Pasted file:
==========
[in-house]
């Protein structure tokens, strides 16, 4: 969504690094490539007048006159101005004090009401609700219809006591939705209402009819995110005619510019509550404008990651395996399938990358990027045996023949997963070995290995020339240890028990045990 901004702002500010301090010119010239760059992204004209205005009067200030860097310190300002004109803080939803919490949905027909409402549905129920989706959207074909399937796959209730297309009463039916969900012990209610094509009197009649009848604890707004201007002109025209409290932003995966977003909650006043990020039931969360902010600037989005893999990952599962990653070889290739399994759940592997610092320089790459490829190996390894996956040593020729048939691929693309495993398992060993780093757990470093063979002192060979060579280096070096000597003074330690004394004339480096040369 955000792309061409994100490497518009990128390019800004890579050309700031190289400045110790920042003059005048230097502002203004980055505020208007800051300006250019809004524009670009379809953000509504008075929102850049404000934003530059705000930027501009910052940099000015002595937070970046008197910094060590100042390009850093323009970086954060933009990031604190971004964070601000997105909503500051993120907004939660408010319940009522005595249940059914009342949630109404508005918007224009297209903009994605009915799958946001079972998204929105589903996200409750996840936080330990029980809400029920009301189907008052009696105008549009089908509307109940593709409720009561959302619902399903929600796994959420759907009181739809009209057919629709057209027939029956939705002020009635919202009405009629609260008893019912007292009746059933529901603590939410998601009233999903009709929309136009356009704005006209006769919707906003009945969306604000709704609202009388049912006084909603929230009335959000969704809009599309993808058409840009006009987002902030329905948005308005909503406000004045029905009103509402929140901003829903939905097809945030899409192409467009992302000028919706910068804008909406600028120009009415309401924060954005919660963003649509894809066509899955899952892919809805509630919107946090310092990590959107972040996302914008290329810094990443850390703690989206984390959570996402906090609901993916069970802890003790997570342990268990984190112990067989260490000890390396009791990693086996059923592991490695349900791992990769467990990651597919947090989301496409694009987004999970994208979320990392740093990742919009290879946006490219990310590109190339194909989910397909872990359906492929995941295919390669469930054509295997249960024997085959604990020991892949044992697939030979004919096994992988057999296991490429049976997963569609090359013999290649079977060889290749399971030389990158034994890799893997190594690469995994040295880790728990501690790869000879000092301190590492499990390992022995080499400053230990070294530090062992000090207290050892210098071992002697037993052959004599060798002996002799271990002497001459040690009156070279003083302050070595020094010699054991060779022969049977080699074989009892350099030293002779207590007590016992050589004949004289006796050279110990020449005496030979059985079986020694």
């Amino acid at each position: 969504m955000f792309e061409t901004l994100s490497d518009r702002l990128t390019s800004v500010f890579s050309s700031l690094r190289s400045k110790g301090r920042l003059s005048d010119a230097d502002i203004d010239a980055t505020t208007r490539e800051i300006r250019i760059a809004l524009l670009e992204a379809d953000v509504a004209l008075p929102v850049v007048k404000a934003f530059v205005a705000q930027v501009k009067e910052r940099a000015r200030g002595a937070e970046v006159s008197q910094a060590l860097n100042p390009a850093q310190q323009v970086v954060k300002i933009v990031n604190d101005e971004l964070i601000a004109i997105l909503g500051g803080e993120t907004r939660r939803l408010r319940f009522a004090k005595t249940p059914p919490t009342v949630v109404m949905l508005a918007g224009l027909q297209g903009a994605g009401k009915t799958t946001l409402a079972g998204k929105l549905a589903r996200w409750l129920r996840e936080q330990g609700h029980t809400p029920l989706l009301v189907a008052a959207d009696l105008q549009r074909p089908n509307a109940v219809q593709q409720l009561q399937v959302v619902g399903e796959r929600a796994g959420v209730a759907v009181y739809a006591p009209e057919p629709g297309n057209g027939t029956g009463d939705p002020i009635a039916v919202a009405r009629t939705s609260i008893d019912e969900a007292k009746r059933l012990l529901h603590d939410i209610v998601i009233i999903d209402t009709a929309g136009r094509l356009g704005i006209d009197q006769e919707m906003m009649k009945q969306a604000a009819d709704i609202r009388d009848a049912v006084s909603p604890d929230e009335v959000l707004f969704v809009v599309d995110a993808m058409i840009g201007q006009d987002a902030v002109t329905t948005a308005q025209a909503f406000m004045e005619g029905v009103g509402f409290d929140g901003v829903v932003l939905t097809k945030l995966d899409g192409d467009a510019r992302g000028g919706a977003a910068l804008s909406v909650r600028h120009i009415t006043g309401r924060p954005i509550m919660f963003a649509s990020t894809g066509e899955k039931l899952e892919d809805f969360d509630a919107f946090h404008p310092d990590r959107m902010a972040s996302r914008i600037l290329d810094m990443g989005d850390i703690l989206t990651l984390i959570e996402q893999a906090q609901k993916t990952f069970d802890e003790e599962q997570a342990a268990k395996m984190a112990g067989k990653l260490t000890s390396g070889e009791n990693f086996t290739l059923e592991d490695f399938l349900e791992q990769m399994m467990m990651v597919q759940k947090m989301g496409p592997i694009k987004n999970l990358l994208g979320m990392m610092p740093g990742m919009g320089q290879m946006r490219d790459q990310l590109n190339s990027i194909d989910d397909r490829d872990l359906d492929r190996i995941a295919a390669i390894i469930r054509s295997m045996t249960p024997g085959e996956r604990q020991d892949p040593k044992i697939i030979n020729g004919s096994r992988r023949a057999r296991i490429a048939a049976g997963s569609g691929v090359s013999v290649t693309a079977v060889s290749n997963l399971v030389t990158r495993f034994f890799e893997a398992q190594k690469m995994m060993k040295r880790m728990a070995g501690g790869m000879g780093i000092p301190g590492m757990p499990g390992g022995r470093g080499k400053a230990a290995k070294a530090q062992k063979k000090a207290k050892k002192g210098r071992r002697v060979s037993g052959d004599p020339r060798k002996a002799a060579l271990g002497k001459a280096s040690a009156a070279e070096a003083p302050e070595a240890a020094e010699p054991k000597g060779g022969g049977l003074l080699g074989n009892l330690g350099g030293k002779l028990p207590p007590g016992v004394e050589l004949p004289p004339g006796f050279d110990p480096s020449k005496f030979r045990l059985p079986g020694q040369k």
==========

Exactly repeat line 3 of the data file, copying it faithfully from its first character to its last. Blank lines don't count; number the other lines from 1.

């Amino acid at each position: 969504m955000f792309e061409t901004l994100s490497d518009r702002l990128t390019s800004v500010f890579s050309s700031l690094r190289s400045k110790g301090r920042l003059s005048d010119a230097d502002i203004d010239a980055t505020t208007r490539e800051i300006r250019i760059a809004l524009l670009e992204a379809d953000v509504a004209l008075p929102v850049v007048k404000a934003f530059v205005a705000q930027v501009k009067e910052r940099a000015r200030g002595a937070e970046v006159s008197q910094a060590l860097n100042p390009a850093q310190q323009v970086v954060k300002i933009v990031n604190d101005e971004l964070i601000a004109i997105l909503g500051g803080e993120t907004r939660r939803l408010r319940f009522a004090k005595t249940p059914p919490t009342v949630v109404m949905l508005a918007g224009l027909q297209g903009a994605g009401k009915t799958t946001l409402a079972g998204k929105l549905a589903r996200w409750l129920r996840e936080q330990g609700h029980t809400p029920l989706l009301v189907a008052a959207d009696l105008q549009r074909p089908n509307a109940v219809q593709q409720l009561q399937v959302v619902g399903e796959r929600a796994g959420v209730a759907v009181y739809a006591p009209e057919p629709g297309n057209g027939t029956g009463d939705p002020i009635a039916v919202a009405r009629t939705s609260i008893d019912e969900a007292k009746r059933l012990l529901h603590d939410i209610v998601i009233i999903d209402t009709a929309g136009r094509l356009g704005i006209d009197q006769e919707m906003m009649k009945q969306a604000a009819d709704i609202r009388d009848a049912v006084s909603p604890d929230e009335v959000l707004f969704v809009v599309d995110a993808m058409i840009g201007q006009d987002a902030v002109t329905t948005a308005q025209a909503f406000m004045e005619g029905v009103g509402f409290d929140g901003v829903v932003l939905t097809k945030l995966d899409g192409d467009a510019r992302g000028g919706a977003a910068l804008s909406v909650r600028h120009i009415t006043g309401r924060p954005i509550m919660f963003a649509s990020t894809g066509e899955k039931l899952e892919d809805f969360d509630a919107f946090h404008p310092d990590r959107m902010a972040s996302r914008i600037l290329d810094m990443g989005d850390i703690l989206t990651l984390i959570e996402q893999a906090q609901k993916t990952f069970d802890e003790e599962q997570a342990a268990k395996m984190a112990g067989k990653l260490t000890s390396g070889e009791n990693f086996t290739l059923e592991d490695f399938l349900e791992q990769m399994m467990m990651v597919q759940k947090m989301g496409p592997i694009k987004n999970l990358l994208g979320m990392m610092p740093g990742m919009g320089q290879m946006r490219d790459q990310l590109n190339s990027i194909d989910d397909r490829d872990l359906d492929r190996i995941a295919a390669i390894i469930r054509s295997m045996t249960p024997g085959e996956r604990q020991d892949p040593k044992i697939i030979n020729g004919s096994r992988r023949a057999r296991i490429a048939a049976g997963s569609g691929v090359s013999v290649t693309a079977v060889s290749n997963l399971v030389t990158r495993f034994f890799e893997a398992q190594k690469m995994m060993k040295r880790m728990a070995g501690g790869m000879g780093i000092p301190g590492m757990p499990g390992g022995r470093g080499k400053a230990a290995k070294a530090q062992k063979k000090a207290k050892k002192g210098r071992r002697v060979s037993g052959d004599p020339r060798k002996a002799a060579l271990g002497k001459a280096s040690a009156a070279e070096a003083p302050e070595a240890a020094e010699p054991k000597g060779g022969g049977l003074l080699g074989n009892l330690g350099g030293k002779l028990p207590p007590g016992v004394e050589l004949p004289p004339g006796f050279d110990p480096s020449k005496f030979r045990l059985p079986g020694q040369k």